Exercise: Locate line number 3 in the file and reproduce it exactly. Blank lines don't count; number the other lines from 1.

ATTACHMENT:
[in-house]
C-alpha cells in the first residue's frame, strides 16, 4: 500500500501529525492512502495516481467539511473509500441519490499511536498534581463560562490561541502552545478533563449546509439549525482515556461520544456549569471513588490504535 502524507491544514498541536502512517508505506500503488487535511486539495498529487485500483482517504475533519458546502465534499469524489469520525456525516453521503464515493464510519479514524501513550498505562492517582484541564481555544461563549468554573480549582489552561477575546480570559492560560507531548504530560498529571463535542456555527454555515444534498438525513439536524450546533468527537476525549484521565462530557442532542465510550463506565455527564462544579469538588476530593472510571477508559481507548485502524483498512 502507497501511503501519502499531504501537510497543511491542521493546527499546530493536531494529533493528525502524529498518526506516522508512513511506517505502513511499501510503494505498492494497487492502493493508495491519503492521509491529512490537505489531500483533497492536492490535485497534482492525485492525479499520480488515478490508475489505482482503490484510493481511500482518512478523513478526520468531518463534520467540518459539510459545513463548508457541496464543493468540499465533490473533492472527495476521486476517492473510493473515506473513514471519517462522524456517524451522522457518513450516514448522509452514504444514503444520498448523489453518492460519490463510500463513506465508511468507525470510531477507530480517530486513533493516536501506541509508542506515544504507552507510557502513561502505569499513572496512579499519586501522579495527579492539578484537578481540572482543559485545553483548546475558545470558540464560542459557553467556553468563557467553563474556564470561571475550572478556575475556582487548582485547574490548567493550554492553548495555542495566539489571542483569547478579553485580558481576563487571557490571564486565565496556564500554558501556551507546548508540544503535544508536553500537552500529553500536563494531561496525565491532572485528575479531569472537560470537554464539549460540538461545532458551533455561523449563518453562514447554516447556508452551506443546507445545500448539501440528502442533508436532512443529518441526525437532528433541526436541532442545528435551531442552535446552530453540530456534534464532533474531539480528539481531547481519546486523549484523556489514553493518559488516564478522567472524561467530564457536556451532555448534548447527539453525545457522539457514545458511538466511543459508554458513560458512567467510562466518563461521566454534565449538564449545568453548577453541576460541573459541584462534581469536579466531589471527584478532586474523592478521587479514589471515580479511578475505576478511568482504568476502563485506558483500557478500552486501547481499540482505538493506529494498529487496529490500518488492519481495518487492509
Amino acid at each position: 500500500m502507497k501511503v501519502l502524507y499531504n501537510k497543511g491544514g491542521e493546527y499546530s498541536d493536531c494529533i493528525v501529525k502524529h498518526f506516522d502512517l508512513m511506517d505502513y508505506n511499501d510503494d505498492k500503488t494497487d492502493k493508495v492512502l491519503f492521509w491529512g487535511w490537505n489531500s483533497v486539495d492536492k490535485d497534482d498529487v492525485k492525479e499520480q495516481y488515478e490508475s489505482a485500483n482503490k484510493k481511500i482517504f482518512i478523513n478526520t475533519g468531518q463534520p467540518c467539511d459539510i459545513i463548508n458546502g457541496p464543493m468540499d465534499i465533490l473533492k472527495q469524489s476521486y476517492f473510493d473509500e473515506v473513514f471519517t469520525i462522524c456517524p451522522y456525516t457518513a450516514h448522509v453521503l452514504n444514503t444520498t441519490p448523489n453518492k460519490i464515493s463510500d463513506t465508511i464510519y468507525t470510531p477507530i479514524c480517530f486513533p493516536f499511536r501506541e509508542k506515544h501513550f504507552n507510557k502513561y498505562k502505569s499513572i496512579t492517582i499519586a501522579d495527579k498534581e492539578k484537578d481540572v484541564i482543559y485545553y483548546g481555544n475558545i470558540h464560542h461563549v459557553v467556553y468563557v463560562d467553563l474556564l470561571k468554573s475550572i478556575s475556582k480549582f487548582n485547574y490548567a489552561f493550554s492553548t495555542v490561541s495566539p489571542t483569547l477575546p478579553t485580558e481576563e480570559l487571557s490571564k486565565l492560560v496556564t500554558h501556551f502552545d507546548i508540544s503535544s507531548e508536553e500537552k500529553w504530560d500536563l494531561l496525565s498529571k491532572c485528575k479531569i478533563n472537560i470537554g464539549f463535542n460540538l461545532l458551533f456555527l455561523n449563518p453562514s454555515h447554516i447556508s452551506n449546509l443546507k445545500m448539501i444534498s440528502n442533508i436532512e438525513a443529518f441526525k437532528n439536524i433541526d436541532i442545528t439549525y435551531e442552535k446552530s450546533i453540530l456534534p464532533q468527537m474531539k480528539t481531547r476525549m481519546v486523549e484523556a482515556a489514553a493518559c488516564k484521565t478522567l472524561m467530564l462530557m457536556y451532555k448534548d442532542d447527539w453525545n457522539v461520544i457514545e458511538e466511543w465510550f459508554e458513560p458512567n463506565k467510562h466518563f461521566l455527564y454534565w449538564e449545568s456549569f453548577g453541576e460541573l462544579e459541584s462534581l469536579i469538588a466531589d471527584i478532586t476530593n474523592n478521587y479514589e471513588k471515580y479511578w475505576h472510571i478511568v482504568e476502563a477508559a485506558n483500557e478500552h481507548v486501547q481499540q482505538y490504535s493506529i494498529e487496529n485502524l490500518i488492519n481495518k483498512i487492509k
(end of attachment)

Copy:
Amino acid at each position: 500500500m502507497k501511503v501519502l502524507y499531504n501537510k497543511g491544514g491542521e493546527y499546530s498541536d493536531c494529533i493528525v501529525k502524529h498518526f506516522d502512517l508512513m511506517d505502513y508505506n511499501d510503494d505498492k500503488t494497487d492502493k493508495v492512502l491519503f492521509w491529512g487535511w490537505n489531500s483533497v486539495d492536492k490535485d497534482d498529487v492525485k492525479e499520480q495516481y488515478e490508475s489505482a485500483n482503490k484510493k481511500i482517504f482518512i478523513n478526520t475533519g468531518q463534520p467540518c467539511d459539510i459545513i463548508n458546502g457541496p464543493m468540499d465534499i465533490l473533492k472527495q469524489s476521486y476517492f473510493d473509500e473515506v473513514f471519517t469520525i462522524c456517524p451522522y456525516t457518513a450516514h448522509v453521503l452514504n444514503t444520498t441519490p448523489n453518492k460519490i464515493s463510500d463513506t465508511i464510519y468507525t470510531p477507530i479514524c480517530f486513533p493516536f499511536r501506541e509508542k506515544h501513550f504507552n507510557k502513561y498505562k502505569s499513572i496512579t492517582i499519586a501522579d495527579k498534581e492539578k484537578d481540572v484541564i482543559y485545553y483548546g481555544n475558545i470558540h464560542h461563549v459557553v467556553y468563557v463560562d467553563l474556564l470561571k468554573s475550572i478556575s475556582k480549582f487548582n485547574y490548567a489552561f493550554s492553548t495555542v490561541s495566539p489571542t483569547l477575546p478579553t485580558e481576563e480570559l487571557s490571564k486565565l492560560v496556564t500554558h501556551f502552545d507546548i508540544s503535544s507531548e508536553e500537552k500529553w504530560d500536563l494531561l496525565s498529571k491532572c485528575k479531569i478533563n472537560i470537554g464539549f463535542n460540538l461545532l458551533f456555527l455561523n449563518p453562514s454555515h447554516i447556508s452551506n449546509l443546507k445545500m448539501i444534498s440528502n442533508i436532512e438525513a443529518f441526525k437532528n439536524i433541526d436541532i442545528t439549525y435551531e442552535k446552530s450546533i453540530l456534534p464532533q468527537m474531539k480528539t481531547r476525549m481519546v486523549e484523556a482515556a489514553a493518559c488516564k484521565t478522567l472524561m467530564l462530557m457536556y451532555k448534548d442532542d447527539w453525545n457522539v461520544i457514545e458511538e466511543w465510550f459508554e458513560p458512567n463506565k467510562h466518563f461521566l455527564y454534565w449538564e449545568s456549569f453548577g453541576e460541573l462544579e459541584s462534581l469536579i469538588a466531589d471527584i478532586t476530593n474523592n478521587y479514589e471513588k471515580y479511578w475505576h472510571i478511568v482504568e476502563a477508559a485506558n483500557e478500552h481507548v486501547q481499540q482505538y490504535s493506529i494498529e487496529n485502524l490500518i488492519n481495518k483498512i487492509k